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Yes, I think that your clarification at the beginning is what I had in mind. I tend to work in indices --- actually in Penrose's diagrams --- and then what I meant is clear: a pairing is an object A_{ij} with two lowered indices; take its nth tensor power A_{i_1j_i}\dots A_{i_nj_n}, antisymmetrize the i_ks (i.e.\ project to the antisymmetric part) and antisymmetrize the j_ks. This defines what I claim is the correct notion of det A as a symmetric bilinear pairing on \bigwedge^n V. – Theo Johnson-Freyd Oct 8 '09 at 20:13
As to your later points, I'm fully aware that V and V* are not isomorphic --- even in Hilbert space, unless by V* you mean bounded linear functionals. And anyway the example I care about is not bounded. Can you please point me to the right description of "wedge-top" of an infinite-dimensional vector space? (Oh, and sorry about the misspelling. The case I care about is smooth functions on [0,T] that vanish at the end-points. The operator -d^2/dt^2 takes such functions to functions that need not vanish, but Fourier still gives the eigenvalues; this is what's done in the physics literature.) – Theo Johnson-Freyd Oct 8 '09 at 20:20

I apologize to Andrew Stacey in advance since what I was going to say is basically what he's saying.

Consider a finite-dimensional space. There's a notion of determinant of an operator (operator is defined as map $V \otimes V^* \to \mathbb R$). This is a simple notion, just a product of eigenvalues, or a trace on a one-dimensional space of $V^{top} \to V^{top}$.

Now you can find an isomorphism $V^* \to V$ for any non-degenerate scalar form $(\dot, \dot)$ — so there's a way to say that for pairing and scalar form there's a determinant that is a number. But still let's not think of it as a determinant of a pairing — it's really a determinant of an operator.

The situation is basically the same with infinite-dimensional spaces. Select your favorite regularization scheme — a way to compute products of infinite series of numbers — (e.g. zeta-regularization) and define for an operator $X$ determinant $\det X$ as product of its eigenvalues, if it converges, or leave it undefined it still doesn't. For a pairing $A$ you can do that provided there's a scalar form fixed, that is whenever you have a Hilbert space.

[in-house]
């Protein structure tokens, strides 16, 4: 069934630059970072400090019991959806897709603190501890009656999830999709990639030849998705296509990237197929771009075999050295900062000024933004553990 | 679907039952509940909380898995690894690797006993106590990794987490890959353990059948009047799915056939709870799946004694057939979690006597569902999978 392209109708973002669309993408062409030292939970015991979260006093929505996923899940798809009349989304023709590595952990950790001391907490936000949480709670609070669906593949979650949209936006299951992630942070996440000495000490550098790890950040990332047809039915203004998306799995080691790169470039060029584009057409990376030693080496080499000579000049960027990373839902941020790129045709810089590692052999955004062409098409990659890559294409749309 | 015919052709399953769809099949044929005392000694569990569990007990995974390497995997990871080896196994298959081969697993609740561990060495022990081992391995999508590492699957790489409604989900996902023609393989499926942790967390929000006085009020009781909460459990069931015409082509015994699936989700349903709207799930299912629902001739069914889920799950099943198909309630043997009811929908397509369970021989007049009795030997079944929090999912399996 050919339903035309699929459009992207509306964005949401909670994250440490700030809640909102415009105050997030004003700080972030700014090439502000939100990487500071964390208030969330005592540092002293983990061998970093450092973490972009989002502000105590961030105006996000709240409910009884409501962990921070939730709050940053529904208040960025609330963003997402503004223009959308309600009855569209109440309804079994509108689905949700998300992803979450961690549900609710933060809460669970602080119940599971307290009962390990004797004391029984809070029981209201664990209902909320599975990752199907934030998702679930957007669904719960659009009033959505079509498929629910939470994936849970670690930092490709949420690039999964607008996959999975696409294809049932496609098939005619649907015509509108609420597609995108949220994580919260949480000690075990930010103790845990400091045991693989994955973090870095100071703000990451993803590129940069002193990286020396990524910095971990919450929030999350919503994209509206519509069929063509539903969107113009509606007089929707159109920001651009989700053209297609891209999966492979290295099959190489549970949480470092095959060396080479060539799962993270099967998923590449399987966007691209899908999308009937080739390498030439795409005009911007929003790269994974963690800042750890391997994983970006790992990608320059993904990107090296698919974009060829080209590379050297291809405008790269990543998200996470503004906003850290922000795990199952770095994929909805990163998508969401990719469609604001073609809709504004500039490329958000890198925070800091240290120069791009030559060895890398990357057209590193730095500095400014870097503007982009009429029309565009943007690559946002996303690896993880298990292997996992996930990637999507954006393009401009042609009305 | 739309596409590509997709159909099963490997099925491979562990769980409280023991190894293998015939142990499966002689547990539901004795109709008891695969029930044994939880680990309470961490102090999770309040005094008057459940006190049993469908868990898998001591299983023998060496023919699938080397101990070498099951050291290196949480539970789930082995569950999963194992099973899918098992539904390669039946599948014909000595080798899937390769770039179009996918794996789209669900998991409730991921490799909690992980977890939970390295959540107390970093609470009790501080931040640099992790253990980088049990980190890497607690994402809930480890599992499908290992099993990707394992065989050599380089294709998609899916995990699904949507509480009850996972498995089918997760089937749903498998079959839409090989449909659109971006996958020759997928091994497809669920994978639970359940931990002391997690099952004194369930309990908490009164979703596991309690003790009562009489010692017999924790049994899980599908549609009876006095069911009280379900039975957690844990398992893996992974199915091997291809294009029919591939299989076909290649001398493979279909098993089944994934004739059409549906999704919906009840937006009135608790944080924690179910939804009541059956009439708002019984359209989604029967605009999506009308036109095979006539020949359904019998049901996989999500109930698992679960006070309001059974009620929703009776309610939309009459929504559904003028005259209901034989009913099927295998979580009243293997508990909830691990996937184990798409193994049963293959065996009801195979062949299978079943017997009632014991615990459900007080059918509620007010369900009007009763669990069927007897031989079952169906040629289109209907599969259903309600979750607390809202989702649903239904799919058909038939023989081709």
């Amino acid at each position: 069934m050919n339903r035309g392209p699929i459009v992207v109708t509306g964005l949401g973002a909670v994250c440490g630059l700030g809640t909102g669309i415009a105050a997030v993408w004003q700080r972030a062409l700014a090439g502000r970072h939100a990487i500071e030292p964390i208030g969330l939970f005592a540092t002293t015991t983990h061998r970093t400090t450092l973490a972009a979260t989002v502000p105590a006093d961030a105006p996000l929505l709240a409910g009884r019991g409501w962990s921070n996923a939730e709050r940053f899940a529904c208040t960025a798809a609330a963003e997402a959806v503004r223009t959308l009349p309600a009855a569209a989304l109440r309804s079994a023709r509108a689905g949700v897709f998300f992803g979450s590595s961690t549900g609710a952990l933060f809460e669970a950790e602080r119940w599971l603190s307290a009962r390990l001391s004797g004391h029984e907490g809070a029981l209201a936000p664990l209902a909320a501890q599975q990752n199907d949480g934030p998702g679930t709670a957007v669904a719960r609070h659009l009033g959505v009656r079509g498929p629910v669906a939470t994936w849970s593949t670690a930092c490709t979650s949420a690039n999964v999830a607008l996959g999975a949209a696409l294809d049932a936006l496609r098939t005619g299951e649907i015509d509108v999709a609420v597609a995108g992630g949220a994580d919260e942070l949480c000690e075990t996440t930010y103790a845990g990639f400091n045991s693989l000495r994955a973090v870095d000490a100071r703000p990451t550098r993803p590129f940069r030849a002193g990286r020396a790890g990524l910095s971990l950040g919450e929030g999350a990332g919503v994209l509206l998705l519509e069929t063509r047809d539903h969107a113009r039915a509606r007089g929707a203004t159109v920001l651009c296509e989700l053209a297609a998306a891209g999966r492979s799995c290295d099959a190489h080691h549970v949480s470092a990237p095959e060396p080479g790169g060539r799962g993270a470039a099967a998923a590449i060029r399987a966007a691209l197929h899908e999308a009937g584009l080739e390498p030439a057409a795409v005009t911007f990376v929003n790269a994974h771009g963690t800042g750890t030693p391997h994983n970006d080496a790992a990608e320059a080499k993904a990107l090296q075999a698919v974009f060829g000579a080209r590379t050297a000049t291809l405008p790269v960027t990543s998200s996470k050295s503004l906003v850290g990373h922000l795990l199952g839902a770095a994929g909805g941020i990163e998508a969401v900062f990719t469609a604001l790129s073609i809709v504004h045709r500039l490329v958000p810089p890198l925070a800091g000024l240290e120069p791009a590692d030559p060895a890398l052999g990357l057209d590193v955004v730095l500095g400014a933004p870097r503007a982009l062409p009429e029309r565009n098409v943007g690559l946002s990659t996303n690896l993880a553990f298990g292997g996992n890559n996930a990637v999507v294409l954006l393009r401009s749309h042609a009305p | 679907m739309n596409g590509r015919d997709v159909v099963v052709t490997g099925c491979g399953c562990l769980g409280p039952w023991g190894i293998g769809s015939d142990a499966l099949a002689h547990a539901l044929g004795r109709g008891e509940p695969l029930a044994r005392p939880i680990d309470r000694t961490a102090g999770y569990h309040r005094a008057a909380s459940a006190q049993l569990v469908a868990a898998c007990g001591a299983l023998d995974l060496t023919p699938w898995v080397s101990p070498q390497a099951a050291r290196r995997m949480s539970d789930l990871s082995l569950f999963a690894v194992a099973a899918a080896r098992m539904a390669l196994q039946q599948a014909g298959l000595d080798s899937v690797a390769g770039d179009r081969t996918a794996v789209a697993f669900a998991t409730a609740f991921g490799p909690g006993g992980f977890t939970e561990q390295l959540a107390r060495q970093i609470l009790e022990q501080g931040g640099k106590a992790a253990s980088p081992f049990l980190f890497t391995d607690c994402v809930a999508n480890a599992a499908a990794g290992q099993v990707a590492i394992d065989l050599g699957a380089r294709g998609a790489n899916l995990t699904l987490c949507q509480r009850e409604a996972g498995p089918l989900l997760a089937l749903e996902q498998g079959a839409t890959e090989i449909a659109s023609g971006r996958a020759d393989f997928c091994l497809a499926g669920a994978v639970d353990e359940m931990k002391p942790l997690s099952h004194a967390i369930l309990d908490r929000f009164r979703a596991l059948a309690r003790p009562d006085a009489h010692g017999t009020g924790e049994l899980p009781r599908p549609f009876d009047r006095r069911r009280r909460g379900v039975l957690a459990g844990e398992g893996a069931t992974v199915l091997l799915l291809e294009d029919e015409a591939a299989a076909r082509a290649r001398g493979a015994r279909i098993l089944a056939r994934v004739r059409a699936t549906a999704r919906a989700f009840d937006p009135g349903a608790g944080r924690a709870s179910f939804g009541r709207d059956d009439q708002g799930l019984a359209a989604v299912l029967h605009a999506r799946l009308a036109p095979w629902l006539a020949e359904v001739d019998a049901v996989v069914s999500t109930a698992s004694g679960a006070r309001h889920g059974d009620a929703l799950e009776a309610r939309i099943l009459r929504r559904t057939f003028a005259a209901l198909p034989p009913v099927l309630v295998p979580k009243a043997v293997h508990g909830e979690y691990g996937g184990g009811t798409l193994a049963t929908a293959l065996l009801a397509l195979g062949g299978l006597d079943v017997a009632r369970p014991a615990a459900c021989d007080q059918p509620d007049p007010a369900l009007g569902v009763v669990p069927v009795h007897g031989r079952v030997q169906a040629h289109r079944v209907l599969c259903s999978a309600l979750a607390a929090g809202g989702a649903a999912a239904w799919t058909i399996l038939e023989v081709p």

You can think about wedge-top form here, but then you have to define wedge-top for an inifite-dimensional space. Sure, it can be done formally and you'll be able to define the action of operator on it by referring to the above paragraph for the meaning of det, but I don't know of any sufficiently different way to start from wedge-top and get det from there.

I'll look up the references. Note that the philosophy of physics is slightly different. They don't need to compute dets of arbitrary operators, rather they have some specific operators for which they know the answer must be finite and the fact that our initial computation gives infinity is because it just an approximation to the right calculation and a stupid approximation at that.

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I'm intrigued by the regularisation. It's something I don't know much about. Do you have a good reference where I can learn it? What's det(2I) for example? Take any space you like, providing it is infinite dimensional. – Loop Space Oct 8 '09 at 20:20
This much I know, but I think you said it more clearly. What I'm getting at is: there's a good notion of determinant of a pairing that is not real-number valued but rather is valued in the space of bilinear maps on wedge-top (see above). Since wedge-top is one-dimensional, there is a one-dimensional space of these. A choice of inner product picks out a distinguished element of wedge-top (inverse to the volume form), and evaluating my bilinear form on this distinguished element gives your (more standard) determinant. I'm hoping for a version of this story for infinite-dimensional spaces. – Theo Johnson-Freyd Oct 8 '09 at 20:25
@Andrew: I don't have any good references, but apparently these regularizations are standard in the physics world (zeta-regularization was spearheaded by Hawking). I learned what I know about it from Takhtajan's book on Quantum Mechanics, and from random googling. I hope that my linked-to question will elicit some good references. Anyway, I don't know what det(2I) is: no power of 2I is trace-class. In the case of Dirichlet functions on [0,T], I believe the answer should be 1/2, but not for any mathematical reason, and the best answer I can get zeta to give is 1/\sqrt{2}. – Theo Johnson-Freyd Oct 8 '09 at 20:31
My question about det(2I) was aimed at Ilya, hence putting it in a comment here, since Ilya said "For an operator X you can define det(X) as -- suitably regularized (for example, zeta-regularized) -- product of its eigenvalues." As this is completely unknown to me, I was trying to understand it via an example, 2I being the simplest I could think of that would also be illustrative. – Loop Space Oct 9 '09 at 7:09
I'm sorry for the misunderstanding. What I meant was that you define det to be some number if your scheme if the scheme gives a finite answer, so, no, I don't know any scheme to make det(2*I) finite. – Ilya Nikokoshev Oct 11 '09 at 21:15